The Long View 2003-06-18: Suspicious Readings
This bit from 2003 reminds me of what Steve Sailer said earlier this year about Vietnam. To a casual observer, it actually looked like the Iraqs were happy with us because we mostly talked to people who spoke English. That was a minority of the population, and not close to a representative one.
Very much the same mistake was made during the Arab Spring as well. We heard a lot from Westernized activists who spoke good English, and not very much from the actual majorities who ended up supporting distinctly illiberal candidates like Mohammed Morsi in Egypt. It would appear that the American political establishment, like the American electorate, has perfect and invincible ignorance on the subject.
The invaluable Mark Steyn of the National Post visited Iraq recently, where he found that 95% of the people he spoke to were pleased about the liberation. He then went to the US, where most people outside the political class were satisfied with the outcome of the war, and so were focusing on other things. Along the way, though, he visited Britain, prompting this observation about the declining fortunes of the Blair government:
"In America, Mr Blair is still Churchill. In Britain, Mr Blair has fast-forwarded to the Churchill of 1945: his own party never liked him, his wartime coalition with Clement Duncan Attlee has broken up, and the ingrate voters have had enough of wartime austerity - the wretched hospitals, the broken trains - and would like a domestic panderer rather than a global colossus."
This is, of course, the British electorate's privilege, as it is the privilege of Democrats in the US Congress to try to turn the failure to find weapons of mass destruction (WMD) in Iraq into a scandal. As Steyn points out, the Tories in Britain are as keen as pacifist Labor to suggest that the rationale for the war was a hoax, thus illustrating the principle that political opportunism is non-partisan.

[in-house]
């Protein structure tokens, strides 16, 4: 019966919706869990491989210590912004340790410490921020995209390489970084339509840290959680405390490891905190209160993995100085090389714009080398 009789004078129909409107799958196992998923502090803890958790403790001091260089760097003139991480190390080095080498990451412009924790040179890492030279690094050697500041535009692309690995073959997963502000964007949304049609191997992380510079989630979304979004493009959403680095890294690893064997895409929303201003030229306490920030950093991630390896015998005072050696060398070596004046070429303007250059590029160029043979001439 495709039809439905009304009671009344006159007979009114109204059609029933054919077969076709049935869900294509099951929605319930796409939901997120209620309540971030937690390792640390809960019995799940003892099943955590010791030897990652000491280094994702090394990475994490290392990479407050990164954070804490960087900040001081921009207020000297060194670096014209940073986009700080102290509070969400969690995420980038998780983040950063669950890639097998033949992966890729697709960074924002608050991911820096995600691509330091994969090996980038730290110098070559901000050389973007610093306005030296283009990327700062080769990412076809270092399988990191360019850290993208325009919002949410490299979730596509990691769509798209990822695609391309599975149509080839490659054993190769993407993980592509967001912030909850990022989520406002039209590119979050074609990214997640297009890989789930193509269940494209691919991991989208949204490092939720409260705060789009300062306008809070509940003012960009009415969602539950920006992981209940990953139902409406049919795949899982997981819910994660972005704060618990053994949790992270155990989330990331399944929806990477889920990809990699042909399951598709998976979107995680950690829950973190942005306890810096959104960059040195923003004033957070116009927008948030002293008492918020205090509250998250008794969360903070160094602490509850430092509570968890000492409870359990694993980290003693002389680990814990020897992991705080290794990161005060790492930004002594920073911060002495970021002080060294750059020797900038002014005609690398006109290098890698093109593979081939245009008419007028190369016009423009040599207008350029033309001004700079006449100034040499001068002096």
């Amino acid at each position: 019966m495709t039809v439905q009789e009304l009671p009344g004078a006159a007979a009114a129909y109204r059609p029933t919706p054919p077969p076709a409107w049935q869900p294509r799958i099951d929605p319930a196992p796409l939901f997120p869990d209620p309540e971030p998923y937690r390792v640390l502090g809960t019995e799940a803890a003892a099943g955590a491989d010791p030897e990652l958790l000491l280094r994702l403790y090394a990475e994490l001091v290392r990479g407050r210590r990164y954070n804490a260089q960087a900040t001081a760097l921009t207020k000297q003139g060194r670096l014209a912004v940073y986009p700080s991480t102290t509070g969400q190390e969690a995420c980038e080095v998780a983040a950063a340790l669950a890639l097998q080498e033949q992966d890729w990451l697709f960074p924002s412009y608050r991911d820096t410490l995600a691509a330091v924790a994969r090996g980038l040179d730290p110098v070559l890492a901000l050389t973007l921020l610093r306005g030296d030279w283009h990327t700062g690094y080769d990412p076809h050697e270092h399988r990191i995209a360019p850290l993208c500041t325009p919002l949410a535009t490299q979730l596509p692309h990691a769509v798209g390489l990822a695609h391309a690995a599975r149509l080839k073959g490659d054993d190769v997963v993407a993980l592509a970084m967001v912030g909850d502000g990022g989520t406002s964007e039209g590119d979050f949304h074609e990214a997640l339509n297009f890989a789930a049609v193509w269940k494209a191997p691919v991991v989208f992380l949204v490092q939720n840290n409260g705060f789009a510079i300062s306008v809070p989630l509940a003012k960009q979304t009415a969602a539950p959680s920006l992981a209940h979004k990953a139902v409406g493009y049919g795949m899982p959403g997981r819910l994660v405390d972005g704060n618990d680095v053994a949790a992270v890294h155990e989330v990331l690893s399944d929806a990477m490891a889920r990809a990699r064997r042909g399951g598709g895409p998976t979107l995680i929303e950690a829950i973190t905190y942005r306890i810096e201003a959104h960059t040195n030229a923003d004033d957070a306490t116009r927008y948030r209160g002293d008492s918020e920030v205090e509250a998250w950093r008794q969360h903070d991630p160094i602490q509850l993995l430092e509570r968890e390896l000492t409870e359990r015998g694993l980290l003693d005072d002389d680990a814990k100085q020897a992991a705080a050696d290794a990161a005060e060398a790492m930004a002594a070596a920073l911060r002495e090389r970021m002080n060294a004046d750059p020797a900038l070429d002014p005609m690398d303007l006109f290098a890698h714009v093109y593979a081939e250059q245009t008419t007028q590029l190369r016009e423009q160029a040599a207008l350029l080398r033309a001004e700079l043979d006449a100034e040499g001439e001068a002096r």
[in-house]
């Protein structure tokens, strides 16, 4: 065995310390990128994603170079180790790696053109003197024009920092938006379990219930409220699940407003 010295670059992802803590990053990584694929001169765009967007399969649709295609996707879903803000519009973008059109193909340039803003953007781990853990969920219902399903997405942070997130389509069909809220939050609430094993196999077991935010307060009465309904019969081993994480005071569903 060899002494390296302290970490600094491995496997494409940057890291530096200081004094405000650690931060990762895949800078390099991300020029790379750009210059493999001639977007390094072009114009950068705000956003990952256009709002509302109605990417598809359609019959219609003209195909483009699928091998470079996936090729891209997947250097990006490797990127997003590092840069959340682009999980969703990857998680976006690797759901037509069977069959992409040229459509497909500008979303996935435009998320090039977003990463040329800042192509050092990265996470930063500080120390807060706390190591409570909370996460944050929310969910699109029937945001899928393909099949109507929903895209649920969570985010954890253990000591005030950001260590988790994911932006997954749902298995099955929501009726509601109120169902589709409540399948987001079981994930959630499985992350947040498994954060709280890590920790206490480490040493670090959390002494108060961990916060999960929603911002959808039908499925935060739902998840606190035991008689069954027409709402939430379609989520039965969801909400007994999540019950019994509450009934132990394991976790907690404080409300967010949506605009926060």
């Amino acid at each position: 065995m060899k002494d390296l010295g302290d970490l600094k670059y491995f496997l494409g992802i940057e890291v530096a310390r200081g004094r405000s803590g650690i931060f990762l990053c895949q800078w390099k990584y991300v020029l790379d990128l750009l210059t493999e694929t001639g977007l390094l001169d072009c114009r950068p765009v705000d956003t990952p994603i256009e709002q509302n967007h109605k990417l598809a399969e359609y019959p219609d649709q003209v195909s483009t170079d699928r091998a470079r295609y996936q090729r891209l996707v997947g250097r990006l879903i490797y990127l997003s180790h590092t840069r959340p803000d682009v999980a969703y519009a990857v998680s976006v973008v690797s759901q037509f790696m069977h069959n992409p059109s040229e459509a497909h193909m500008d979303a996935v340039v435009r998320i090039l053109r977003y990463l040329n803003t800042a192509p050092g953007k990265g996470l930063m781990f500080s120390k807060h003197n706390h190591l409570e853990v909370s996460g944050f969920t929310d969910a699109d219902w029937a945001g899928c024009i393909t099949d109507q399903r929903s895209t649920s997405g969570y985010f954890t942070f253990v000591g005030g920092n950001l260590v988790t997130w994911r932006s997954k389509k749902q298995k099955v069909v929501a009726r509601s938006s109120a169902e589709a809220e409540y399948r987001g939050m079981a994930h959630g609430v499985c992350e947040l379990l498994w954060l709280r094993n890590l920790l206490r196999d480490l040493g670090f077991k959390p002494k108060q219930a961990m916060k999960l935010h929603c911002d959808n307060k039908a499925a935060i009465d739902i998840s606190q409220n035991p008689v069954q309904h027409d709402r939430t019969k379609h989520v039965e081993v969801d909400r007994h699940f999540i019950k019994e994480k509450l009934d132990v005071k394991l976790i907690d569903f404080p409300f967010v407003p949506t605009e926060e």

One could complain at length about the unfairness of using the issue in this way. Before the war, the people who are talking about a hoax now were then arguing against an invasion on the grounds that the Iraqis would surely use WMDs. One could also chortle about the stupidity. Eventually, the institutions and plant of the Iraqi WMD program will be picked out of the rubble of the Baathist state. However, it is too early for any of this. The problem is not that debates about the rationale for the Iraq War will undermine the reelection chances of GW Bush and Tony Blair. The problem is that a "politics of suspicion" in the US and Britain will make it impossible to pursue the Terror War, of which the invasion of Iraq was only a campaign.
It may or may not be true that Special Forces are already operating in Iran, and that they are preparing for action within the next 12 months. It is, however, very clear that the growth of a public opposition in Iran owes a great deal to the presence of Coalition forces on the Tigris. The US government has said that it is no intention of invading Iran, and these protestations are true. Those Special Forces, if they are there, would be preparing to take and secure Iranian nuclear facilities should the current regime start to unravel. For that to happen, the Coalition has to be able to plausibly threaten intervention, if only to dissuade the theocracy from taking extreme measures against the opposition.